I felt the river’s heartbeat for the first time when I was seven years old.
I sat in the open cockpit of my first kayak, and with each floundering stroke the water’s subtle pressure rushed through my arms. If I paddled too hard on one side, my sturdy boat would spin off in a lazy circle. If I paddled too little, the river would take control. Steering a kayak, I learned, was a complex dance. But the muddy San Juan River was a forgiving partner.
When I dipped my paddle into the water, the molecules I touched rubbed up against other molecules which bumped against more molecules until, in an instant, I was connected to the snowfields of the highest peaks and the depths of the deepest oceans. In that moment, the river didn’t feel dominated. It felt free and full of life as it gurgled and boiled around me as desert rivers do.
You knew as well as anyone the sheer exhilaration of floating a desert river. You knew what it felt like at the center of the world, where the rustle of cottonwood leaves and the call of unseen birds are just as they should be. So you felt, just as keenly, the pain of what we’ve done to our rivers.
The San Juan dies quietly in a lonely place where the smell of methane and rot is strong in the air. It disappears into the silence of Lake Powell, forever cut off from the Colorado River. I went there, even though you vowed you never would, and was borne along in silence until, with a sudden pang, I realized I could no longer feel the river’s heartbeat against my paddle.
Downstream, the mighty Colorado dies in a sterile irrigation ditch. I went there too. A ten-foot fence of glinting steel prevented me from checking for a pulse, but I could tell the wild river was gone. The feeling of connectivity that enthralled me as a child was gone, too, because I knew then what I didn’t known at age seven: that for sixty years, not a single drop of water that has fallen on the Colorado Plateau has reached the ocean.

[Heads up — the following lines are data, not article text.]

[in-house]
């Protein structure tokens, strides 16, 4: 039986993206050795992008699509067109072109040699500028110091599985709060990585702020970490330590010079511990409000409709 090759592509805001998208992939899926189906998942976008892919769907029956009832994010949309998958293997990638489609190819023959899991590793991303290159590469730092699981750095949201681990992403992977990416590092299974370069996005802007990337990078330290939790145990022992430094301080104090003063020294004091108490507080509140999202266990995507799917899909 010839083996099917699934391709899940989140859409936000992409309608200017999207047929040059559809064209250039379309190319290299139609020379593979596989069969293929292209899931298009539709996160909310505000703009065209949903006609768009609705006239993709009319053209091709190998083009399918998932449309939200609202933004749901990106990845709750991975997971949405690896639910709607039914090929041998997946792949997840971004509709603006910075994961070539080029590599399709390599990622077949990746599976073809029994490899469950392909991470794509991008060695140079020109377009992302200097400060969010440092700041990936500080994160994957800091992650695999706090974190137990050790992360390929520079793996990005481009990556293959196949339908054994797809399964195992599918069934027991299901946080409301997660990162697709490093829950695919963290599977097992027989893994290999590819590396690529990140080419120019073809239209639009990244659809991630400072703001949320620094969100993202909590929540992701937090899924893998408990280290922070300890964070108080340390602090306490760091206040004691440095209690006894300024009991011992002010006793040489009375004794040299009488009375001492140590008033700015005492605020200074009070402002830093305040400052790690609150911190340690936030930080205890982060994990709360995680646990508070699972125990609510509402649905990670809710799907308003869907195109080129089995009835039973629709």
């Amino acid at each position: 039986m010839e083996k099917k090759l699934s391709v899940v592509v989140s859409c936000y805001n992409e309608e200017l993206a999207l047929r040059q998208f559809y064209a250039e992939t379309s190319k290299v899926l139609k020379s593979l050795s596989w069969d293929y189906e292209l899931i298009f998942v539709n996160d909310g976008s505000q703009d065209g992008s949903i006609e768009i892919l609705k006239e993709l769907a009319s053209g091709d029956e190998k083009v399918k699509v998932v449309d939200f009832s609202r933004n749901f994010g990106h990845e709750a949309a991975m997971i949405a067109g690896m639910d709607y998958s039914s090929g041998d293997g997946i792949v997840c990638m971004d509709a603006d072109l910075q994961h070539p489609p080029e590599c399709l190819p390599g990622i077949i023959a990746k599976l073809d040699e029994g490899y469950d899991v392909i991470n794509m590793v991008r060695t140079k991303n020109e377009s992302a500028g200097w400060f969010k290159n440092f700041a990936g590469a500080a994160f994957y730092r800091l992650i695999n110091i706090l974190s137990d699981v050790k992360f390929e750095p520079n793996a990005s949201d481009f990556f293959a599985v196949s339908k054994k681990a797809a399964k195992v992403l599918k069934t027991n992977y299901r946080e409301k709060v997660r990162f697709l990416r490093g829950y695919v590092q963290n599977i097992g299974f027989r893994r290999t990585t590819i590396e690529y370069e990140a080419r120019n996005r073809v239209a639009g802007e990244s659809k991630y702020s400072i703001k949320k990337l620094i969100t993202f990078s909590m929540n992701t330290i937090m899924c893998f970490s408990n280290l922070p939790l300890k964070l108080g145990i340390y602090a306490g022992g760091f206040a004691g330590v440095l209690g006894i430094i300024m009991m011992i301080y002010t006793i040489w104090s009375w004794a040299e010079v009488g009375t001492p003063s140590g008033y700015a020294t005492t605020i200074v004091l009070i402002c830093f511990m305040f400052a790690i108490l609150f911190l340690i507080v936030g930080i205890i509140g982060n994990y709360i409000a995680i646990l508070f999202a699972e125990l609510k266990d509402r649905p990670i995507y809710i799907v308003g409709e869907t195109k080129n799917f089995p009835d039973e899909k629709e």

You sounded tired when we talked on the phone. We spoke of the things that connected us and the passions we shared and how beast-headed those in charge could be. We spoke about my generation and how we wouldn’t let you down.
But there’s so much fear in me. Fear for the rivers running to a trickle and for the Piñon, the guardian of the desert. Fear for the forests burning through the winter and the ancient glaciers, architects of valleys and mountains that wither away, one by one. Fear for the Heron flying further and further upstream in search of a home. Fear for the mountains, the oceans, and the people who live the effects of our changing climate every day.
When you died, Katie, I was on the reservoir, the place where they buried the river’s heart all those years ago. I saw reflected in the lifeless waters of Lake Powell every monumental challenge my generation faces. We never spoke about it, but I think we both saw our collective survival mirrored in a river’s course. In the death of our rivers so is our failure to live in this world.
After your death, I paddled through the antiseptic stillness that permeates the new Glen Canyon, around bend after bend, gliding through unnerving silence far above the entombed river. But just when the sheer strangeness of that alien world threatened to overwhelm me, a familiar sound reached my ears—the quiet scuffle of water on stone, the music of a desert creek signaling the end of the reservoir’s reach.
I left my boat and slogged through deep muck and brambles of invasive weeds at the reservoir’s edge. I scrambled up-canyon until the tumbleweeds turned to juniper and the markings of the reservoir and humanity’s unquenchable desire to conquer faded away. I inched my way up the sandstone walls of the canyon, wedging my toes into sandy nooks and pressing my bare back the cool stone until I could go no higher.
You signed your last email to me “for the river.” In those three simple words, you showed me where to begin. I’ll fight for our rivers, and in doing so I’ll fight for our deserts and mountains and forests, and for our people. If we are to conquer something that seems unassailable, we must take the first step. Your words have shown me mine.
Thanks, Katie. We’ve got it from here.
For the river,
Taylor Graham is a multimedia storyteller and is currently the Water and Environmental Journalist at the Utah Rivers Council. He is a Fulbright-Nehru Scholar, and National Geographic Explorer. As a multimedia storyteller and explorer, Taylor has paddled the 350-mile length of Lake Powell to explore the impact of big dams in the Colorado River Basin, documented the creation of artificial glaciers in the Indian Himalaya, tackled a first descent on one of the Ganges last remaining free-flowing tributaries with a team of Indian whitewater kayakers, and worked with a slum community in Jaipur, Rajasthan to improve access to clean water.